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E.O. Wilson Gone

from The New York Times

E.O. Wilson, a Pioneer of Evolutionary Biology, Dies at 92

A Harvard professor for 46 years, he was an expert on insects and explored how natural selection and other forces could influence animal behavior. He then applied his research to humans.

By Carl Zimmer

Edward O. Wilson, a biologist and author who conducted pioneering work on biodiversity, insects and human nature — and won two Pulitzer Prizes along the way — died on Sunday in Burlington, Mass. He was 92.

His death was announced on Monday by the E.O. Wilson Biodiversity Foundation.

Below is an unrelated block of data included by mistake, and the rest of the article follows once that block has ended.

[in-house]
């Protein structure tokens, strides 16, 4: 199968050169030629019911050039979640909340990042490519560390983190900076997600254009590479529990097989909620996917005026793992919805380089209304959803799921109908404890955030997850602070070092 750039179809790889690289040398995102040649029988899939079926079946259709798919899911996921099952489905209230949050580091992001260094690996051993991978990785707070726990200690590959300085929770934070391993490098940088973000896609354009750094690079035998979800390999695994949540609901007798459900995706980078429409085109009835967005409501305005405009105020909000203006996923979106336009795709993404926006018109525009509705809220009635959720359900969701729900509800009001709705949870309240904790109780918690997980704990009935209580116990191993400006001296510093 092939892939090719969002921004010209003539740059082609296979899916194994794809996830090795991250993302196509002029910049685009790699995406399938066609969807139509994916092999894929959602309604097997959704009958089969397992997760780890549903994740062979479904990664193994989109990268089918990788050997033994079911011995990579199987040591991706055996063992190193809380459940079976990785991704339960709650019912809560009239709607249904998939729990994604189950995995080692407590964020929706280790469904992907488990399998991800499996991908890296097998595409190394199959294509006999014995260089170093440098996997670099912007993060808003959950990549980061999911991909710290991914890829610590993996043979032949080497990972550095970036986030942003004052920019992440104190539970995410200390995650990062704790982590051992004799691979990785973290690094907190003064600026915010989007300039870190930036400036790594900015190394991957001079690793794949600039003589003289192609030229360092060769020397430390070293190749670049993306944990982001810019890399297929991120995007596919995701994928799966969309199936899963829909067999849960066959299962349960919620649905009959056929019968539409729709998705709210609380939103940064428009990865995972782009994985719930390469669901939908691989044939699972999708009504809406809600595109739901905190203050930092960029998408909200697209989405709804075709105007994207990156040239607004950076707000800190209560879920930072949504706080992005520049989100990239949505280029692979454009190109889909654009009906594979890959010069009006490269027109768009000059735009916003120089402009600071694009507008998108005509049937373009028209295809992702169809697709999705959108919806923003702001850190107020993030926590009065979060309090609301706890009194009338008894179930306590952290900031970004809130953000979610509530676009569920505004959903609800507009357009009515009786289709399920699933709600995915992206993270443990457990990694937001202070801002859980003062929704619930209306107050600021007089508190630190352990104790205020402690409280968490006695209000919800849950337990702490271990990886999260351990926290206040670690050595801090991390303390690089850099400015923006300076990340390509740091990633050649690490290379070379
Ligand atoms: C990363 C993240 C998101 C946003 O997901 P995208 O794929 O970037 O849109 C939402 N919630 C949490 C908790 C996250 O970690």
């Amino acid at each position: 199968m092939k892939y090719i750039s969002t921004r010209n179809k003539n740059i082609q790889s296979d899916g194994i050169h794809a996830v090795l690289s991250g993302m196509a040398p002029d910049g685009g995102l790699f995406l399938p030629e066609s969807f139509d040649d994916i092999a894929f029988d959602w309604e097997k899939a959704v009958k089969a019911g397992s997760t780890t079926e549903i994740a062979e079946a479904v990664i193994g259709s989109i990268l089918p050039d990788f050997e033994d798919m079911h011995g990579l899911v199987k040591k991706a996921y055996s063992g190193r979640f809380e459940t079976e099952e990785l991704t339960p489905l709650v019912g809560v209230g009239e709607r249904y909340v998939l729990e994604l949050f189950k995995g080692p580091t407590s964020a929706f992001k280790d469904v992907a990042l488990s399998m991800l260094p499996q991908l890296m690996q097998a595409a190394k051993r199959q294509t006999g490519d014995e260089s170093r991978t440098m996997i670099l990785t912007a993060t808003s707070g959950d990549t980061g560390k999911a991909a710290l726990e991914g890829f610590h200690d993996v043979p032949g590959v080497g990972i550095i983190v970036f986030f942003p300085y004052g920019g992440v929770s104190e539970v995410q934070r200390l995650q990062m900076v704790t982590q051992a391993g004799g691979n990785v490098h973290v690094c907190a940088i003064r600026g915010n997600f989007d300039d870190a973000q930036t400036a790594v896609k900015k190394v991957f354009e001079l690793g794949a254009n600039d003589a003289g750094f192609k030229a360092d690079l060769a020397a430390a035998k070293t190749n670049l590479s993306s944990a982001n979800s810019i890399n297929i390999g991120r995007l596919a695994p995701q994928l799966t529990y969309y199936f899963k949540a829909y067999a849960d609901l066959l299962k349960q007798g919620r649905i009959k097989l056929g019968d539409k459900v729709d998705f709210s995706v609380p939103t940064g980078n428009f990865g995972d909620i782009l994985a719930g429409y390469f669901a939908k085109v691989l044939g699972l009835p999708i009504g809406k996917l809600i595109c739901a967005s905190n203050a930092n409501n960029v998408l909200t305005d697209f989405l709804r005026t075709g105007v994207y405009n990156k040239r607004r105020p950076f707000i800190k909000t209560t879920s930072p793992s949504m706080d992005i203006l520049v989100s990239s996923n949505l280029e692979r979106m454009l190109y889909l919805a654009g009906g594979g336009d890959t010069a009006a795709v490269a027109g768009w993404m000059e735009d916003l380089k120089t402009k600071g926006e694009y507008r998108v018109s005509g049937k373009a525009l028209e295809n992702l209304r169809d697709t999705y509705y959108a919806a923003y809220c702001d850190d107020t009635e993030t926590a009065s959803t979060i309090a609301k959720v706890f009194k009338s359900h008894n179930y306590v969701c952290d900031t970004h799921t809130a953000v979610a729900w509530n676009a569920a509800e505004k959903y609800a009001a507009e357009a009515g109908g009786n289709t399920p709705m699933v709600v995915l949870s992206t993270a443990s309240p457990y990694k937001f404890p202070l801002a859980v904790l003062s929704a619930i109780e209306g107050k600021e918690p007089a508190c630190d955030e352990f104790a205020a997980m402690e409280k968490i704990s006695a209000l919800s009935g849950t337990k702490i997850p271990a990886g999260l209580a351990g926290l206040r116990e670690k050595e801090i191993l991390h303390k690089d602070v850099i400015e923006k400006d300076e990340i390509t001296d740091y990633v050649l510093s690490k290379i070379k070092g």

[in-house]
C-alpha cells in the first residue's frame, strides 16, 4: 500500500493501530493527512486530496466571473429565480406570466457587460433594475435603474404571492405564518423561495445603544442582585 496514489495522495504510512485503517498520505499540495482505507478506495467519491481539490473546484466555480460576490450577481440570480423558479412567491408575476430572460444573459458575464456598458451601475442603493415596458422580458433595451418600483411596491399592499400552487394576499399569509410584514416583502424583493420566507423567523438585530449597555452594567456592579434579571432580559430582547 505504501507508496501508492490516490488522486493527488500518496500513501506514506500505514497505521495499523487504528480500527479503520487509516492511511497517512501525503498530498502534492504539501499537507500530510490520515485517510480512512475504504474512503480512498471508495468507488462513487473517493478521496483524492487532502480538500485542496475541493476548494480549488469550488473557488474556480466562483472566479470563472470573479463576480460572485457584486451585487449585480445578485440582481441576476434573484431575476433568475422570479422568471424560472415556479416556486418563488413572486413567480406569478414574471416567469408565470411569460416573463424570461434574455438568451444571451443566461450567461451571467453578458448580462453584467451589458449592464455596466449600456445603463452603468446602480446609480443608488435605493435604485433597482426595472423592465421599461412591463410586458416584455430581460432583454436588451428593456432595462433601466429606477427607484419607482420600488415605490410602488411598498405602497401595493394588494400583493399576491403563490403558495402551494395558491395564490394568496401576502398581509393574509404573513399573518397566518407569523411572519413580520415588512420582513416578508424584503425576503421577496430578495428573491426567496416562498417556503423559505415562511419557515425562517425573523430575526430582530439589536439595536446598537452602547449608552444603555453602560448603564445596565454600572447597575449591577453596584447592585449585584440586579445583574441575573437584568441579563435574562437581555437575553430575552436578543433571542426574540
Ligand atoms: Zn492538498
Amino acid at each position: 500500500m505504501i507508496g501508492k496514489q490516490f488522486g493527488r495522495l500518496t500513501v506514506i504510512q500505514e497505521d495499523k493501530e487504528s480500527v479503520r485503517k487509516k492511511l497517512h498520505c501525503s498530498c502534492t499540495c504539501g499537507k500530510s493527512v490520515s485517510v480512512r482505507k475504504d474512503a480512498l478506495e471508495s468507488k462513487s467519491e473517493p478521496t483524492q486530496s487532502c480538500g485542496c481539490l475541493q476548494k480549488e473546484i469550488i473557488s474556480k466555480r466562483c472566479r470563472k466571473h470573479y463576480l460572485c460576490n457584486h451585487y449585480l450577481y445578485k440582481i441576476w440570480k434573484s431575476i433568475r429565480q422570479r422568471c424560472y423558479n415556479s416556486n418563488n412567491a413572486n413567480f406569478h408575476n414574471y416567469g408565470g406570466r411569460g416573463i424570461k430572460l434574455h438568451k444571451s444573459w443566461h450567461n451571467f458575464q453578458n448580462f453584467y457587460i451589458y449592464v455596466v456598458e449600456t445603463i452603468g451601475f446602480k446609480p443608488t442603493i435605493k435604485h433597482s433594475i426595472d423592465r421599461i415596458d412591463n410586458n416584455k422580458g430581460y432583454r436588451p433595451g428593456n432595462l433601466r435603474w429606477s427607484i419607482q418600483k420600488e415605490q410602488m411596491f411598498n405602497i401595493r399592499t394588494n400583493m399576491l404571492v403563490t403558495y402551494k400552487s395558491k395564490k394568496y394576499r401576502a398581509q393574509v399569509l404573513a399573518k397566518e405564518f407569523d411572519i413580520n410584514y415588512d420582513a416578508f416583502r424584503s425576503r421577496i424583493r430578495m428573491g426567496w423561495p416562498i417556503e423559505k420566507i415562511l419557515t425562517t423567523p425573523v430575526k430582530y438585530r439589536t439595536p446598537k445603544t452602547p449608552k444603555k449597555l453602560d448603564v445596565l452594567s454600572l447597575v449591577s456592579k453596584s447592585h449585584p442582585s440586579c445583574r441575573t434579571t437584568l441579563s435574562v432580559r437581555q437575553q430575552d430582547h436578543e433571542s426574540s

When Dr. Wilson began his career in evolutionary biology in the 1950s, the study of animals and plants seemed to many scientists like a quaint, obsolete hobby. Molecular biologists were getting their first glimpses of DNA, proteins and other invisible foundations of life. Dr. Wilson made it his life’s work to put evolution on an equal footing.

“How could our seemingly old-fashioned subjects achieve new intellectual rigor and originality compared to molecular biology?” he recalled in 2009. He answered his own question by pioneering new fields of research.

As an expert on insects, Dr. Wilson studied the evolution of behavior, exploring how natural selection and other forces could produce something as extraordinarily complex as an ant colony. He then championed this kind of research as a way of making sense of all behavior — including our own.

[ click to continue reading at NYT ]

Posted on December 28, 2021 by Editor

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